For example, “My colleagues would describe me as punctual and dependable. In my 20 years at EasyJet, I arrived on time for every single flight.”

 

 

Pilots are required to shoulder many responsibilities during the course of a flight. Describe what these are.

In this question, the interviewer is trying to see if you have a full comprehension of the responsibilities involved.

Some responsibilities would include:

  • Safety and navigation of the aeroplane
  • Analysing weather conditions
  • Inspecting operation systems and navigation equipment
  • Completing paperwork e.g sign for fuel received, pre flight inspection etc…
  • Maintaining the aeroplane’s status within the air traffic control system
  • Guidance to the other crew members on the flight
  • Excellent customer service to passengers
  • Aviate, navigate and communicate during emergency situations

 

 

What was the hardest decision you’ve had to make in your career?

When an interviewer asks this question, it is a golden opportunity to showcase your critical thinking skills.

When answering this question, describe the scenario, the difficult decision which you made and the positive outcome which came about as a result of your decision.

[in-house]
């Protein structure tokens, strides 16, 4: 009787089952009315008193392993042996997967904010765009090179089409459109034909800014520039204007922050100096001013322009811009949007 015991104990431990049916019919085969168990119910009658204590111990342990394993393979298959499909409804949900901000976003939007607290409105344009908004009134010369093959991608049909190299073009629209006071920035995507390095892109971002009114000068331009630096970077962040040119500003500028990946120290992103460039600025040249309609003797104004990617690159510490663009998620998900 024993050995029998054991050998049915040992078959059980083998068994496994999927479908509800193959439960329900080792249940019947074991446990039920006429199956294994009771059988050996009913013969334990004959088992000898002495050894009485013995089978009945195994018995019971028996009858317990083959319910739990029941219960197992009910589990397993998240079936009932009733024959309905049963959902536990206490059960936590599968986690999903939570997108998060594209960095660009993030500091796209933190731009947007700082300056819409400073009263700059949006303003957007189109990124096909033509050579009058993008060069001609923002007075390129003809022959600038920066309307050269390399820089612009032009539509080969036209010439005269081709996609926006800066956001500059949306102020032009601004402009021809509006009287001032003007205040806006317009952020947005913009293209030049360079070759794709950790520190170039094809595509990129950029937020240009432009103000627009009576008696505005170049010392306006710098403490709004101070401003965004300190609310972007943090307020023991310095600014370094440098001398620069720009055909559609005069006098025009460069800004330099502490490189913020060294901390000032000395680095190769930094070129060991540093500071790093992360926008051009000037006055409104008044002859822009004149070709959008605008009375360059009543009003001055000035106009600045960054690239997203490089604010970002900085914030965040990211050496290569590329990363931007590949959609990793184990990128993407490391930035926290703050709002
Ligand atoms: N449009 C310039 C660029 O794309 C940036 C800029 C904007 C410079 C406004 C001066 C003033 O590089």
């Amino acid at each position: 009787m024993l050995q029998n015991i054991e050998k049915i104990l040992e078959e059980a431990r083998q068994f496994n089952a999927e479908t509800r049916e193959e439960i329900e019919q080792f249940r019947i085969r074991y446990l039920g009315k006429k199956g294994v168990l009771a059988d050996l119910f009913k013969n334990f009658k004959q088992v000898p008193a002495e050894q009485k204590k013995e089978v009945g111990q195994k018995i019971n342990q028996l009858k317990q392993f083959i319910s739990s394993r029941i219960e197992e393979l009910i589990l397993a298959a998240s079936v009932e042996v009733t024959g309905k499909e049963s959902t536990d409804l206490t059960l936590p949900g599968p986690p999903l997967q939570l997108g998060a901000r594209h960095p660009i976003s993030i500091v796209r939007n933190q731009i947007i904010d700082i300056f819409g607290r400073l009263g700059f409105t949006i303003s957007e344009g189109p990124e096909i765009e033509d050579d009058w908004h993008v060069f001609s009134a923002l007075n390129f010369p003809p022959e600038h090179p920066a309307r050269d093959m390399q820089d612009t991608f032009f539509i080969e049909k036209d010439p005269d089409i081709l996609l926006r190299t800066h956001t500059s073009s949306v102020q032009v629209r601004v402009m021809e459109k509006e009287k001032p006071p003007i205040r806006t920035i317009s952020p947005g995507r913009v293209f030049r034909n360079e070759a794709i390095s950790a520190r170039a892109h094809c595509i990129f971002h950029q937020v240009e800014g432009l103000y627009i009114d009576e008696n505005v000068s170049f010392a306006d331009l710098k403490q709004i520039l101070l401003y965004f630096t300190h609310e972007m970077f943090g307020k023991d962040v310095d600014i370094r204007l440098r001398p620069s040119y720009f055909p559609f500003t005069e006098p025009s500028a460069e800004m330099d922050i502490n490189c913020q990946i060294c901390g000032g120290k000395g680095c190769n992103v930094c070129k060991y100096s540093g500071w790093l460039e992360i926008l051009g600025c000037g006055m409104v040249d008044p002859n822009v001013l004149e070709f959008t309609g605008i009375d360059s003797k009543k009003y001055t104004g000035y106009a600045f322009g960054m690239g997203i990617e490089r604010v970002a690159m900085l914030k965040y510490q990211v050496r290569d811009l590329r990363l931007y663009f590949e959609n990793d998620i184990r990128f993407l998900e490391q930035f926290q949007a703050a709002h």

The interviewer is interested in learning how you think. Pilots must regularly make difficult and decisive decisions so the interviewer is looking for signs that you can do this.

Accidents can (and have) been caused by pilot errors in judgment so the interviewer is also looking to be reassured that you would take no action until you have thought about which course of action is best.

Rash decision making can lead to incorrect conclusions which could be critical in an emergency situation. You may have heard the saying, “no fast hands in the cockpit.”

 

 

Why are you looking for a job?

In this question, the interviewer is looking for a few key pieces of information. They are probably curious about how much effort you have put into your job search, why you applied to this specific job opportunity and what you’re looking for in your next position.